Summary: Topological Graph Theory
A Survey
Dan Archdeacon
Dept. of Math. and Stat.
University of Vermont
Burlington, VT, USA 05405
email: dan.archdeacon@uvm.edu
1 Introduction
Graphs can be represented in many different ways: by lists of edges, by
incidence relations, by adjacency matrices, and by other similar structures.
These representations are well suited to computer algorithms. Historically,
however, graphs are geometric objects. The vertices are points in space and
the edges are line segments joining select pairs of these points. For example,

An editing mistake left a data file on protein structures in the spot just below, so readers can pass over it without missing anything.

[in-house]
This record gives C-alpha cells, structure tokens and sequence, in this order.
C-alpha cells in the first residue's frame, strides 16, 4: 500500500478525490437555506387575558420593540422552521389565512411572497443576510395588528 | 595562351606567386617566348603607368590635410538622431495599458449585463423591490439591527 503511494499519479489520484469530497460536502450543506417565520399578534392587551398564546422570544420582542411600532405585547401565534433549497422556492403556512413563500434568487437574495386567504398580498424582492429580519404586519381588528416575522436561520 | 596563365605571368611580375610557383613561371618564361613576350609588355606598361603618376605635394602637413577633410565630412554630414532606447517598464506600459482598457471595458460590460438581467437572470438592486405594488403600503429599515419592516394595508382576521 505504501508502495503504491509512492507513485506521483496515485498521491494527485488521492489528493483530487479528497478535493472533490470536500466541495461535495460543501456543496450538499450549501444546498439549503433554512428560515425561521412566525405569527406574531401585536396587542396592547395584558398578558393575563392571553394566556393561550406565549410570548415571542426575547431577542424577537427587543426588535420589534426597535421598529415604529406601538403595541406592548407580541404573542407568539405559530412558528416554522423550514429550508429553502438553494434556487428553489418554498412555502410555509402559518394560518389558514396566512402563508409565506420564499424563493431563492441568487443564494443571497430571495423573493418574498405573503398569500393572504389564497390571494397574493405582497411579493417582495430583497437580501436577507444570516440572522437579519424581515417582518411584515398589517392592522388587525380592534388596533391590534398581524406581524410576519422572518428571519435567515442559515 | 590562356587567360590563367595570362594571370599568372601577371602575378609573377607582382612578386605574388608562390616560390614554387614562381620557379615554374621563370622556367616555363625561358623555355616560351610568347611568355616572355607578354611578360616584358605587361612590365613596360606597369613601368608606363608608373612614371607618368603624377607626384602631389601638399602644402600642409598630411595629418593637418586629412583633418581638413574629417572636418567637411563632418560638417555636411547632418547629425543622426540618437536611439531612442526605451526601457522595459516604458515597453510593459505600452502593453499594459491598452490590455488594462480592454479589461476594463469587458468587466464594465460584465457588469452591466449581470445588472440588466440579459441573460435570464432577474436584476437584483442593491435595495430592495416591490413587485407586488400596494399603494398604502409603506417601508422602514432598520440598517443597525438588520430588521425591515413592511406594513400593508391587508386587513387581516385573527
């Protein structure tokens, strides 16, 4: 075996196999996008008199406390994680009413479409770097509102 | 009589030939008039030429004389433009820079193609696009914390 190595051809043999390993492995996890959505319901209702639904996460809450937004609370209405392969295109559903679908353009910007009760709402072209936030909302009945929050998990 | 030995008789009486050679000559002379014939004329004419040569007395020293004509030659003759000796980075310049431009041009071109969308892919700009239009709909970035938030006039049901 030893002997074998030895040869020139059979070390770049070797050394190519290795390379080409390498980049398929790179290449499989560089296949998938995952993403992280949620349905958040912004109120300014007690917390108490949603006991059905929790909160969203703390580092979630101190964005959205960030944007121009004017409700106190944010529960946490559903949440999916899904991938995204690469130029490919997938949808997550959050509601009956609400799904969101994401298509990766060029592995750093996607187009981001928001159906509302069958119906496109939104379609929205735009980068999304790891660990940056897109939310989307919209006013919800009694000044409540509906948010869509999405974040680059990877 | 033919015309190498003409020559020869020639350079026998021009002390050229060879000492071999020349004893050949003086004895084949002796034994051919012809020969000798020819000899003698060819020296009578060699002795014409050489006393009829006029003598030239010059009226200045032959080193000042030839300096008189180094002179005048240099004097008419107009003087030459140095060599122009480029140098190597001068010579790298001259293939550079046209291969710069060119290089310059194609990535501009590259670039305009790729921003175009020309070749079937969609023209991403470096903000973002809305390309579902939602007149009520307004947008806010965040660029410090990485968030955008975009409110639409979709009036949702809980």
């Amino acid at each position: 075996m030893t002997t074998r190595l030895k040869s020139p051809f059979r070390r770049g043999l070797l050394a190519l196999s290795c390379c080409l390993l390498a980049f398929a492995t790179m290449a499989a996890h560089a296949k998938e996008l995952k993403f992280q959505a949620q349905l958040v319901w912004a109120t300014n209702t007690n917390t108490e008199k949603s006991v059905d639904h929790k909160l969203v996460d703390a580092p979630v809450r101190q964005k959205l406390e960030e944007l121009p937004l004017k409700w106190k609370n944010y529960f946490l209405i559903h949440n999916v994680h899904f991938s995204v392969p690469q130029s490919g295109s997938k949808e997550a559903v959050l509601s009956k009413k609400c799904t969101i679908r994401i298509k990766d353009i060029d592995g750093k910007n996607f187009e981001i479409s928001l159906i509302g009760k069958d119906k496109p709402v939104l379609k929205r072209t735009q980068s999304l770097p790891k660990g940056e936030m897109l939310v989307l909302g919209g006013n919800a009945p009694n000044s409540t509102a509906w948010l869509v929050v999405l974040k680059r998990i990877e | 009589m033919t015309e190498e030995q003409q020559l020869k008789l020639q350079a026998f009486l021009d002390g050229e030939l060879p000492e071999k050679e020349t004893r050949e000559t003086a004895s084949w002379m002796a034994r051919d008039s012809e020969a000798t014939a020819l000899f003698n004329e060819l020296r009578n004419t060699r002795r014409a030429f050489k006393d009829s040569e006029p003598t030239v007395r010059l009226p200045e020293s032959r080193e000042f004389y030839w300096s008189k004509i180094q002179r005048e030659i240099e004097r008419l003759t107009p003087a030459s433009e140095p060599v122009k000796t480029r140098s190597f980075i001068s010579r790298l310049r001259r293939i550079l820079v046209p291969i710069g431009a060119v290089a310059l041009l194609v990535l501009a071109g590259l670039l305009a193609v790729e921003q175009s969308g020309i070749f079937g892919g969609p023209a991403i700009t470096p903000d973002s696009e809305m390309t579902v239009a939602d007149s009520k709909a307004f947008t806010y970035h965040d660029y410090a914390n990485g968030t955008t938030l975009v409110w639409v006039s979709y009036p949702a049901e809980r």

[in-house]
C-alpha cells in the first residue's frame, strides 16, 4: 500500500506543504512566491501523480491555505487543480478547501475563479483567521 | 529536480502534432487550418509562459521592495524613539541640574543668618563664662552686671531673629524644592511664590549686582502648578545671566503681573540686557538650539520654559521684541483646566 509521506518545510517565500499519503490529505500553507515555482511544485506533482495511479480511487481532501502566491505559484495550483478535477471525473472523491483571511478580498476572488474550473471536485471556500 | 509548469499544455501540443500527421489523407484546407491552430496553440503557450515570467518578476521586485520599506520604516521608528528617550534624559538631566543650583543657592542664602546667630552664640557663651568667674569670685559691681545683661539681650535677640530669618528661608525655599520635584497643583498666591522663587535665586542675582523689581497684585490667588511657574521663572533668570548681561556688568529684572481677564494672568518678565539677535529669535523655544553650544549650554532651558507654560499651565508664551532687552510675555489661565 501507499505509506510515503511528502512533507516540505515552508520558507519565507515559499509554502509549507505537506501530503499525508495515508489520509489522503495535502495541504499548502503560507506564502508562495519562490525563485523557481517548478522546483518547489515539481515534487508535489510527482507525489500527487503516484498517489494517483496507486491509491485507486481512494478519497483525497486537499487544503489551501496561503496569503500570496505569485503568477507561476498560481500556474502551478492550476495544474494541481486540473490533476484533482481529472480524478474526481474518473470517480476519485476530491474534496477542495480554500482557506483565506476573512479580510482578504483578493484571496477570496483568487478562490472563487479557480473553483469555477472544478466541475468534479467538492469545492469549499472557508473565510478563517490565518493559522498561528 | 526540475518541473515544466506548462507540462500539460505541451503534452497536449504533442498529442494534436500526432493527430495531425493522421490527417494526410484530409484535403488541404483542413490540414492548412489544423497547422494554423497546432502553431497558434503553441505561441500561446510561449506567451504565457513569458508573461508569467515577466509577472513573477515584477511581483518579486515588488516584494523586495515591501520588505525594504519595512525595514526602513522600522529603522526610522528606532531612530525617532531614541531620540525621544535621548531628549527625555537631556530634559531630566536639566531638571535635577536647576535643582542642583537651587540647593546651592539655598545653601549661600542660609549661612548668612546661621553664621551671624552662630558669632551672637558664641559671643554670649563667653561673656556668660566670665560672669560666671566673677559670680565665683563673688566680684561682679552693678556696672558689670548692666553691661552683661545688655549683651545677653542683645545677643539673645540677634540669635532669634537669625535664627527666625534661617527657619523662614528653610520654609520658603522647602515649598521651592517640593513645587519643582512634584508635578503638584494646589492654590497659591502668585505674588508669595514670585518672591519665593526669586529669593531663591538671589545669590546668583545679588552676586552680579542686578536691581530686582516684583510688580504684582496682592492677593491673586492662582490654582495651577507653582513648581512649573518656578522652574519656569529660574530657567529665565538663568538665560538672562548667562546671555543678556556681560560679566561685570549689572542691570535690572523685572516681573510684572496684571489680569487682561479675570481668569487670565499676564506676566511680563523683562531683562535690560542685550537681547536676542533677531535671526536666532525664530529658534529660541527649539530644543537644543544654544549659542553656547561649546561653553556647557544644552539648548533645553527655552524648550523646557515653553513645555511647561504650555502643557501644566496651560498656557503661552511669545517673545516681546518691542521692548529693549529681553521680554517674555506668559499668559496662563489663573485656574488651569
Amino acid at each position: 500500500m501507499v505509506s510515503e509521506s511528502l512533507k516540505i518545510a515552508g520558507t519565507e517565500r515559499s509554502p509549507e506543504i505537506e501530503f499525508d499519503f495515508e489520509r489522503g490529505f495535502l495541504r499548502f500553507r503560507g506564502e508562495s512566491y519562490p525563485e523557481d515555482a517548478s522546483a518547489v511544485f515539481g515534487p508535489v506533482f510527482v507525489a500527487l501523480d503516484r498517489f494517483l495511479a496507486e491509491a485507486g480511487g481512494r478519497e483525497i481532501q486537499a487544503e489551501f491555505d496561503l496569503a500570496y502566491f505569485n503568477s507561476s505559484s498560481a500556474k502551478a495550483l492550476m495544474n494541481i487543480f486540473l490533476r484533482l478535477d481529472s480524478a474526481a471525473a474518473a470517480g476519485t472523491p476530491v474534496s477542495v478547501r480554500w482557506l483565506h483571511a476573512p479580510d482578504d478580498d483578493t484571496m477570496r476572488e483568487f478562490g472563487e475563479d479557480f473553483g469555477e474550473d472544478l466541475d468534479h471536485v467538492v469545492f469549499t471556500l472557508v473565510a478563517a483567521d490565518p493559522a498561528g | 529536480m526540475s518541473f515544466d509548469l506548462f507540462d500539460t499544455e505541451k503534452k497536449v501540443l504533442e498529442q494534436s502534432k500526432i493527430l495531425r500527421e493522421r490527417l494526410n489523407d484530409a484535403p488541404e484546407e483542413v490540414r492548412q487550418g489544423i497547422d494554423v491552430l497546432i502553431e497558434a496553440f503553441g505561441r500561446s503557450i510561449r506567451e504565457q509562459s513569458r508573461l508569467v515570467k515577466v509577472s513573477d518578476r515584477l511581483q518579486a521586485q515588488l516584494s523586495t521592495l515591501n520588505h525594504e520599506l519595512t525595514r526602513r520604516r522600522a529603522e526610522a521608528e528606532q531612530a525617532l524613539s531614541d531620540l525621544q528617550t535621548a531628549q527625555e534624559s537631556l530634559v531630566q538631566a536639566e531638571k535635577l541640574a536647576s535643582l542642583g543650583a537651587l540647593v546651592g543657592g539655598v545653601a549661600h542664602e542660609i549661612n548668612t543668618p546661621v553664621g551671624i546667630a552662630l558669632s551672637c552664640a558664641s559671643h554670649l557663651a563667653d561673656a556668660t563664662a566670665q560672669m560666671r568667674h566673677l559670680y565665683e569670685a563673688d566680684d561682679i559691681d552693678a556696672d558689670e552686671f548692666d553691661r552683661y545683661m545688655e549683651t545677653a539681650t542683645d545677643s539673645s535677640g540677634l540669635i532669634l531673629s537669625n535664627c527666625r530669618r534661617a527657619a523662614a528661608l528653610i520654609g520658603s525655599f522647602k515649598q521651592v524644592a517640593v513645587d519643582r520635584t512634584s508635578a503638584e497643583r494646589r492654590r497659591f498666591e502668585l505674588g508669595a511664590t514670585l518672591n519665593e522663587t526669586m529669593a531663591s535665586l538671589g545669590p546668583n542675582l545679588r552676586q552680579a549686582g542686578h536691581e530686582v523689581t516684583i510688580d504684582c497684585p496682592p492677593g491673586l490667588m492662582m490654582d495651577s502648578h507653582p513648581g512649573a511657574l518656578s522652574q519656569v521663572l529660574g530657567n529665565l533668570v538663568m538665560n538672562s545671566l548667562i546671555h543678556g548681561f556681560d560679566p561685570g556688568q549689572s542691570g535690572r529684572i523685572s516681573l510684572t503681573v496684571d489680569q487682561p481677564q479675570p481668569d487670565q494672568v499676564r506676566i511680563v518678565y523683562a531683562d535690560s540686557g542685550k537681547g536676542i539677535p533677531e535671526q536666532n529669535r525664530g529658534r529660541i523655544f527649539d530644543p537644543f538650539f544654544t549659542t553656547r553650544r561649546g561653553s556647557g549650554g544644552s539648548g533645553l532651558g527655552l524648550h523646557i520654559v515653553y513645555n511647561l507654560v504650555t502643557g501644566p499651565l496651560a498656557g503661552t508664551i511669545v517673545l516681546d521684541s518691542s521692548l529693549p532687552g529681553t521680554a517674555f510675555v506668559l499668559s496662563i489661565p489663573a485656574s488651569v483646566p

the points may be the vertices and edges of a polyhedron. Or they may be the
intersections and traffic routes of a map. More recently, they can represent
computer processors and communication channels. These pictures of graphs
are visually appealing and can convey structural information easily. They
reflect graph theory's childhood in ``the slums of topology.''
Topological graph theory deals with ways to represent the geometric real
ization of graphs. Typically, this involves starting with a graph and depicting